30 April 2000, Volume 3, Number 12
RUSSIAN FLEET TO VISIT GULF. A source in the Russian Ministry of Defense said that Russia may send warships from its Pacific fleet to the Gulf because of what it sees as increased U.S. activity there, according to the London "Times" of 25 April. "The possibility of such a voyage and the composition of the detachment of ships," the official said, "are being discussed." Meanwhile, Russian Vice-Admiral Nikolai Mikheyev confirmed that such a trip is under consideration: its purpose, he said, is to "go to the Persian Gulf and see how the UN resolution on Iraq is being carried out." (David Nissman)
PROBLEMS AND PROSPECTS OF IRAQI CIVIL DEFENSE. Major General Muhammad Nuri Al-Shammari, director general of the Iraqi Civil Defense Department, told the Baghdad newspaper "Alif Ba" on 12 April that Iraq faces numerous civil defense problems, not only in the no-fly zone.
The most significant of these, he said, is "obvious negligence in the maintenance operations by civil defense units in vital civilian or government establishments" especially in high-rise buildings. A large part of this is due to carelessness. Another involves shortages in equipment brought about by the embargo. "Our technical capabilities have dwindled in terms of vehicles and maintenance equipment," the general said. "There is a shortage of experience in handling unexploded bombs. There is poor maintenance of public shelters and vehicles."
Al-Shammari said that Baghdad is attempting to introduce early warning systems throughout the country and to expand civil defense courses through the Red Crescent Society. "For the first time also," he added, "we have studies and research on industrial security to acquire the best methods of containing and extinguishing fires." (David Nissman)
SADDAM TO MARK BIRTHDAY ON 28 APRIL. Saddam Husseyn's 63rd birthday will be marked by elaborate festivities throughout much of Iraq. According to an AFP report of 26 April, dozens of banners have been unfurled in Baghdad saying "The president's birthday is that of Iraq." The epicenter of the celebrations will be in Tikrit, near the village where he was born on 28 April 1937. An official daily, "Al-Qadissiyah," said on 26 April that "today, we are proud to see Saddam Husseyn recognized as one of the most formidable leaders of the century, not only in the eyes of his own nation and people but also the enemy." (David Nissman)
INDONESIAN ENVOY STRESSES 'SPECIAL RELATIONS' WITH IRAQ. Victor Sondek, special envoy of Indonesian Vice President Megawati Sukarnoputri, told Iraqi Vice President Taha Yasin Ramadan on 23 April. Sondek said that he had been asked by his country�s leader, Mrs. Megawati to tell Ramadan that "Indonesia takes interest in maintaining special and strong relations with Iraq due to the economic, political, trade, and cultural clout that Iraq enjoys on the international scene." According to Baghdad radio on that date, Ramadan told the envoy that the Iraqi leadership were satisfied with the "continuing enhancement in bilateral relations." He added that President Saddam Husseyn has instructed that relations with Indonesia be "broad, all-inclusive, and strategic." (David Nissman)
NEW UN AID COORDINATOR TO START WORK. The new UN humanitarian aid coordinator for Iraq, Tun Myat of Myanmar, is scheduled to start work in Baghdad next week, AFP reported on 25 April. He succeeds Hans von Sponeck. Baghdad media have urged the new aid coordinator to follow the example of his predecessors and resign in protest against the UN embargo. Myat will supervise the oil-for-food program, and also ensure the distribution of food and medicines to both government-held areas of Iraq and to Iraqi Kurdistan, which is outside of Baghdad's control. (David Nissman)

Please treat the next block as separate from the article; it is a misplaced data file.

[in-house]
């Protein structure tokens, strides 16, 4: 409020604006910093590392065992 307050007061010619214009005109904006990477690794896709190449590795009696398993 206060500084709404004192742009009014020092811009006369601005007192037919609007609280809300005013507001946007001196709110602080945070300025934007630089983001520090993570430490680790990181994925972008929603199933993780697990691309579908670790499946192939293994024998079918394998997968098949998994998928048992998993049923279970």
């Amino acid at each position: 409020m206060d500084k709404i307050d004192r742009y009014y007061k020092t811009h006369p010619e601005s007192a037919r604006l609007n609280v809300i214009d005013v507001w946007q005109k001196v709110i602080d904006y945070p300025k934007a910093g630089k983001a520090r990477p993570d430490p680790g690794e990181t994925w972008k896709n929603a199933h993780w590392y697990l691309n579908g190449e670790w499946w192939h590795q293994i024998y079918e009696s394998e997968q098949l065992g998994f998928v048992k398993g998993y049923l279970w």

KUWAIT DENIES AIR FORCE ROLE IN SORTIES ON IRAQ. Senior Kuwaiti officials have denied a Baghdad newspaper claim that Kuwaiti and Saudi air forces have taken part in allied sorties over Iraq, KUNA reported on 25 April. Deputy Prime Minister and Defense Minister Shaykh Salam Al-Sabah said that Kuwaiti warplanes "are solely operated by the brave Kuwaiti pilots who receive orders from the Kuwaiti command...They can reach anywhere, but no orders have been given them in this regard." On 24 April, Baghdad�s "Al-Thawra" had made this accusation, in the course of an attack on the Arab League for giving priority to the Kuwaiti prisoners held in Iraq rather than the U.S. and British attacks on Iraqi targets. (David Nissman)
SOLAR ENERGY USES IN IRAQ HIGHLIGHTED. Dr. Abd-Al-Jabbar Ni'mah Al-Ani, the head of the Iraqi industrial ministry�s Energy and Environment Center, which is under the State Enterprise for Industrial Research and Development, a company belonging to the Ministry of Industry and Minerals, told Baghdad�s "Alif-Ba" on 5 April that Iraq is seeking to expand its use of solar energy to heat water, thus achieving significant savings in electricity costs. He said that his group is also conducting experiments to use solar energy to dry crops. One such experiment involves a 240 meter hangar with insulated walls and a styrene roof. The hangar receives energy through a solar unit made up of 864 sun slates and 84 batteries to supply energy at night. By this means, the hangar is supplied with 15 kilowatts of electrical energy. Crops thus dried are then sold, and the revenues go to the center which is a self-financed project. (David Nissman)
SADDAM EXPLAINS HIS MANAGEMENT THEORY. Saddam Husseyn expounded on his theories of management to a 22 April meeting of electronics applications researchers, reported Baghdad Television on 22 April. According to the Iraqi leader, the basic issue to be confronted is whether management is "something isolated from life or actively linked up with it," a question he suggested applies to leadership at all levels as well. According to Baghdad television, Saddam concluded that "whenever the practical and theoretical aspects meet to realize definite aims for a predetermined aim, the results will be better." (David Nissman)